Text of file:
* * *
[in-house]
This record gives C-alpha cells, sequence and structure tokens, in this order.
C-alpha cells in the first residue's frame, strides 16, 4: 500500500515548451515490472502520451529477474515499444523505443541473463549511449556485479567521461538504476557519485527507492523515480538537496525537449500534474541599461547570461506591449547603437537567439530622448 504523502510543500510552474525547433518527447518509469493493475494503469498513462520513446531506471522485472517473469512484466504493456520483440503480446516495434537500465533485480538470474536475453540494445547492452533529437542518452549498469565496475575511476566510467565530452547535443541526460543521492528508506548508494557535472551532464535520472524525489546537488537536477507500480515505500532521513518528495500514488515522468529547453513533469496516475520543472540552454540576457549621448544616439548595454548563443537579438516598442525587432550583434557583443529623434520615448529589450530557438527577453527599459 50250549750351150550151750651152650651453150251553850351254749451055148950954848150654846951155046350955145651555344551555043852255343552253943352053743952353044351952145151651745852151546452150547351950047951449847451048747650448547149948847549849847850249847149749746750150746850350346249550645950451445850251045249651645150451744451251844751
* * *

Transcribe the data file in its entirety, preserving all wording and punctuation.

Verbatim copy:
[in-house]
This record gives C-alpha cells, sequence and structure tokens, in this order.
C-alpha cells in the first residue's frame, strides 16, 4: 500500500515548451515490472502520451529477474515499444523505443541473463549511449556485479567521461538504476557519485527507492523515480538537496525537449500534474541599461547570461506591449547603437537567439530622448 504523502510543500510552474525547433518527447518509469493493475494503469498513462520513446531506471522485472517473469512484466504493456520483440503480446516495434537500465533485480538470474536475453540494445547492452533529437542518452549498469565496475575511476566510467565530452547535443541526460543521492528508506548508494557535472551532464535520472524525489546537488537536477507500480515505500532521513518528495500514488515522468529547453513533469496516475520543472540552454540576457549621448544616439548595454548563443537579438516598442525587432550583434557583443529623434520615448529589450530557438527577453527599459 50250549750351150550151750651152650651453150251553850351254749451055148950954848150654846951155046350955145651555344551555043852255343552253943352053743952353044351952145151651745852151546452150547351950047951449847451048747650448547149948847549849847850249847149749746750150746850350346249550645950451445850251045249651645150451744451251844751